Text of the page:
A former Wal-Mart Stores Inc. ad executive says she won't refile a breach-of-contract lawsuit against the company. She also acknowledged that allegations of ethical breaches she made in her original suit, which was dismissed, contained inaccuracies.
In August, a judge threw out Julie Roehm's suit filed in Michigan, saying the matter should be heard in Arkansas, where Wal-Mart is based in Bentonville. With Roehm's decision to not refile, Wal-Mart spokeswoman Mona Williams said Monday the company would drop its countersuit against Roehm.
Roehm said she received no money from Wal-Mart, the world's largest retailer.
"I just decided not to pursue it," Roehm said in a telephone interview Monday. She wouldn't elaborate beyond a prepared statement that her lawsuit had wound up going beyond her effort to recover severance pay.
"Instead, the lawsuit has expanded into other issues, and has become more difficult and financially draining than I ever imagined," Roehm said in the statement.
The statement also said information exchanged among Roehm's lawyer, Wal-Mart, and businessman Irwin Jacobs revealed "the inaccuracy of certain allegations" about Jacobs and Wal-Mart Chief Executive Officer Lee Scott.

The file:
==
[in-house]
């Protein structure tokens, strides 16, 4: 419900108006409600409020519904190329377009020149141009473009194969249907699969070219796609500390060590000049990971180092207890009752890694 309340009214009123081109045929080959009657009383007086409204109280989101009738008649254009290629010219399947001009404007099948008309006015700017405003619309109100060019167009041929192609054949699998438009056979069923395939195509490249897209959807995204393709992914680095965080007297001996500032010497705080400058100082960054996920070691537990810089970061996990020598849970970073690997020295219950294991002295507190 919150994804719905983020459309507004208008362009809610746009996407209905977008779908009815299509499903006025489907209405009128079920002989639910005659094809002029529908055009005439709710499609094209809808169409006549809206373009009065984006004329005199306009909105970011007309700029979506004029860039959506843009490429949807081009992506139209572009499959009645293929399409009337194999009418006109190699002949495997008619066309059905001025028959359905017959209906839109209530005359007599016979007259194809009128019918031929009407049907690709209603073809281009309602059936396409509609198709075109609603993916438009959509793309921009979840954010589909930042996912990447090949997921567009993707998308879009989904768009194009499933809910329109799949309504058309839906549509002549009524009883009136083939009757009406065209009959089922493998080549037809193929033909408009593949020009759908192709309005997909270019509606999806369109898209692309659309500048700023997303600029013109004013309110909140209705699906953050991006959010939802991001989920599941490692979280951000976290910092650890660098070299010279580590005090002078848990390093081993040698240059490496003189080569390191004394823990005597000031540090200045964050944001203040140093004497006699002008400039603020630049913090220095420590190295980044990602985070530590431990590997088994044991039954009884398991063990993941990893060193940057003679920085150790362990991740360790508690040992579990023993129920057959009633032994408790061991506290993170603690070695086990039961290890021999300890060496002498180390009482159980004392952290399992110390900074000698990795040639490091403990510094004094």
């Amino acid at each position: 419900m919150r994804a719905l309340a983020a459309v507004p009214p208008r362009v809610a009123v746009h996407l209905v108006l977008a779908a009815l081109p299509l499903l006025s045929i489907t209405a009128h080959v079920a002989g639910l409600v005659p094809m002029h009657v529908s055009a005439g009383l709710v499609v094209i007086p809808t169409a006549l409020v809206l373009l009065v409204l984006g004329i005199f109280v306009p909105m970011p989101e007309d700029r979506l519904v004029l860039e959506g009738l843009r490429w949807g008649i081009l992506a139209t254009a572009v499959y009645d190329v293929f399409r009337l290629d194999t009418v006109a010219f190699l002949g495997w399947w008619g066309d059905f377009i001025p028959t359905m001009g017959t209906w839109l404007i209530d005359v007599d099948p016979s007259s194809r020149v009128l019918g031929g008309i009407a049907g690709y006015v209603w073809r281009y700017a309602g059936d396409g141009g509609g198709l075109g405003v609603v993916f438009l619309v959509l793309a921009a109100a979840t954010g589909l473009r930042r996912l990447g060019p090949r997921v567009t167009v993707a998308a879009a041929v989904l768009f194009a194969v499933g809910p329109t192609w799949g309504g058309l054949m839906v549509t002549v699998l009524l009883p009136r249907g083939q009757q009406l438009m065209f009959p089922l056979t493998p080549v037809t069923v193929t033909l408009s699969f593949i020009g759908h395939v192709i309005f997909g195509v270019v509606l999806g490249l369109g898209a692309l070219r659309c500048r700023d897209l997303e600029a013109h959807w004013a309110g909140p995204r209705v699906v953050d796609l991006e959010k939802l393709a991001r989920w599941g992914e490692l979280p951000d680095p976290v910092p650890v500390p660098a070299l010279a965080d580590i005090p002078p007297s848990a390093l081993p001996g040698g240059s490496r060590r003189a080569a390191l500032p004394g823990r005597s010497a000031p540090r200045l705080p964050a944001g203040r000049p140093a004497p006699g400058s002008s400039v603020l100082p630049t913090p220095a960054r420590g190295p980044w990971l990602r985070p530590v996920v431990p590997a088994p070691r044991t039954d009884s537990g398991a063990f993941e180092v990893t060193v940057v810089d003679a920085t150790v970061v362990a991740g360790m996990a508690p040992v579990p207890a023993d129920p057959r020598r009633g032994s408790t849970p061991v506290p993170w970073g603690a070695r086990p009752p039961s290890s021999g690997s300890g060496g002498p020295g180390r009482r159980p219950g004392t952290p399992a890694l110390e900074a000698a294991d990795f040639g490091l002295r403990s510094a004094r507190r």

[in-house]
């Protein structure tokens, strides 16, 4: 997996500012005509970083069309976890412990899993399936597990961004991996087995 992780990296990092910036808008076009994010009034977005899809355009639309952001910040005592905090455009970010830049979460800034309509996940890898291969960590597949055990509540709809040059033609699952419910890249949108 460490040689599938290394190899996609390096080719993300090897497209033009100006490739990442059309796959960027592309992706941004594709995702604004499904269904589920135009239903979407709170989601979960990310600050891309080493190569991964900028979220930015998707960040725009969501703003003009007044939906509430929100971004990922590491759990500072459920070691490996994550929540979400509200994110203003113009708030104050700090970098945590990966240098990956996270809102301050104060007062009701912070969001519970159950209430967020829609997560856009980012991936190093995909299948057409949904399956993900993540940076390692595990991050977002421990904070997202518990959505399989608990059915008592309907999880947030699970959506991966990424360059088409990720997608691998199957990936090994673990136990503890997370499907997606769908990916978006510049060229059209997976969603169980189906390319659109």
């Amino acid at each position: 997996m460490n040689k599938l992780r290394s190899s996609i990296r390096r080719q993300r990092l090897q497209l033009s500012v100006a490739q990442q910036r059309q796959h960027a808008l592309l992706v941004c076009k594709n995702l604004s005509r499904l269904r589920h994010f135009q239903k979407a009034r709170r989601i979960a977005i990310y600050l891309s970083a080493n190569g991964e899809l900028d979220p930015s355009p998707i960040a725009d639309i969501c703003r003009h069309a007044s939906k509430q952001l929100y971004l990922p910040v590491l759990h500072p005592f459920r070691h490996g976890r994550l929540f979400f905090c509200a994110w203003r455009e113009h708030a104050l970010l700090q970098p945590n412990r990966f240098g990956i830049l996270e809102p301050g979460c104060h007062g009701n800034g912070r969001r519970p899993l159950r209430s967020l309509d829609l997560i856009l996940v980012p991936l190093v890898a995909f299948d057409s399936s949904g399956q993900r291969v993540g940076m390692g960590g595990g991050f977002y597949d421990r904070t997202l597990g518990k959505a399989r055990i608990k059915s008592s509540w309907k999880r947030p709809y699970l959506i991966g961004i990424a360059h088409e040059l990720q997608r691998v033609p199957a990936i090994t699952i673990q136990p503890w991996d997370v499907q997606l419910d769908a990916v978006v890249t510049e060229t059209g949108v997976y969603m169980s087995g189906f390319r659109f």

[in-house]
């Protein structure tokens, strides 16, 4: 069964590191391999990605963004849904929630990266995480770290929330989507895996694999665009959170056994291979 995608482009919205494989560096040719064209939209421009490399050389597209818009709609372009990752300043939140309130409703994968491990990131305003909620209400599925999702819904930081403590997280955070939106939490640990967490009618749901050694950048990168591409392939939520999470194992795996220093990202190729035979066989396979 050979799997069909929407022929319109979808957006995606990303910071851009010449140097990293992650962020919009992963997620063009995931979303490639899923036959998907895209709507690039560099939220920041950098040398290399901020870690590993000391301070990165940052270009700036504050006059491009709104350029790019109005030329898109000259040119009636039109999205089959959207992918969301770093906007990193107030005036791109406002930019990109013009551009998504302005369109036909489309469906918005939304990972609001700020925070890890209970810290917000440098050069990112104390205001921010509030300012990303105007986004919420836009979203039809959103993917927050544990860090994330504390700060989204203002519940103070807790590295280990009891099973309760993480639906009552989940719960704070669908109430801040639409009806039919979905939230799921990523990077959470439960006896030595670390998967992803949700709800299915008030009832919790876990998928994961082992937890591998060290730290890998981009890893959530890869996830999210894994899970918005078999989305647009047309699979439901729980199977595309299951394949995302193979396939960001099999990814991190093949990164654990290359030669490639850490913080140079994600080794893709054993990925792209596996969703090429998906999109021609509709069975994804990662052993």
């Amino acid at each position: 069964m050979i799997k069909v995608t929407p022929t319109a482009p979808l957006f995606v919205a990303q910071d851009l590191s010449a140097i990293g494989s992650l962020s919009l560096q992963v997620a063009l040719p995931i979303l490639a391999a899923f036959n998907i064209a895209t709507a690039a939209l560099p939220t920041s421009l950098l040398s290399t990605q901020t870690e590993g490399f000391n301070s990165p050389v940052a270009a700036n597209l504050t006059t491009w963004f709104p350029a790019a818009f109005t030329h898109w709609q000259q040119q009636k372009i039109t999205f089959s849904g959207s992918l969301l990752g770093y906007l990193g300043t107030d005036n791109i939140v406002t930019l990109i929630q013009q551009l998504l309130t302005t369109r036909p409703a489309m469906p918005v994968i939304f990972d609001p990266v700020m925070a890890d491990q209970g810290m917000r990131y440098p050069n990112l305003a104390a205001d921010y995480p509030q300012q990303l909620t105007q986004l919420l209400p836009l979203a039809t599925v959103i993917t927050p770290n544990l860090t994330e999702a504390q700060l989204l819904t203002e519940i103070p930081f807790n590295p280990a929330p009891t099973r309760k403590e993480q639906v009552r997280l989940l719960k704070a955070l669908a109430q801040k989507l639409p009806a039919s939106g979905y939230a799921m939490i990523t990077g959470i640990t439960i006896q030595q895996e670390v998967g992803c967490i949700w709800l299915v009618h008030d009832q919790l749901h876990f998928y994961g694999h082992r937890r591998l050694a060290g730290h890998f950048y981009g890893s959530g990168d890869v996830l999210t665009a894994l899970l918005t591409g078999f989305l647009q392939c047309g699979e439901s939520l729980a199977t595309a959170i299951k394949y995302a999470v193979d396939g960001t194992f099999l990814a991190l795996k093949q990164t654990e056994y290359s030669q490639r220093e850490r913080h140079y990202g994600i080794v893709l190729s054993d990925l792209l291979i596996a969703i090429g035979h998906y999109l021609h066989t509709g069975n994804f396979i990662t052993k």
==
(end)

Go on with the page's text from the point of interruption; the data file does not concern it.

Roehm's initial suit sought up to $1.5 million and alleged Wal-Mart breached its contract with her. Wal-Mart filed a counterclaim accusing Roehm of having an affair with her subordinate Sean Womack and of accepting gifts and otherwise showing favoritism toward an agency that was lobbying for Wal-Mart's account. The suit also accused Roehm and Womack of trying to find a job with the ad agency.
In May, Roehm claimed in another court filing that Scott violated the company's ethics policy by accepting trips and discounts on yachts and jewelry from Jacobs, a wealthy entrepreneur who does business with Wal-Mart. Both Wal-Mart and Jacobs denied all of Roehm's claims. Jacobs sued Roehm for defamation.
Roehm said she is content to drop the matter.
"I have decided to accept Wal-Mart's decision to terminate my employment and move on. I am not receiving any money or other compensation to settle my case," Roehm said in the release.
Jacobs, in a statement released to The Wall Street Journal, said he feels vindicated by Roehm's statement and that he'll drop his counterclaim against her.
Roehm departed Wal-Mart in December 2006 after less than a year with the world's largest retailer. Roehm had been brought on to help the company promote more high-end merchandise, a move the company has since backed away from.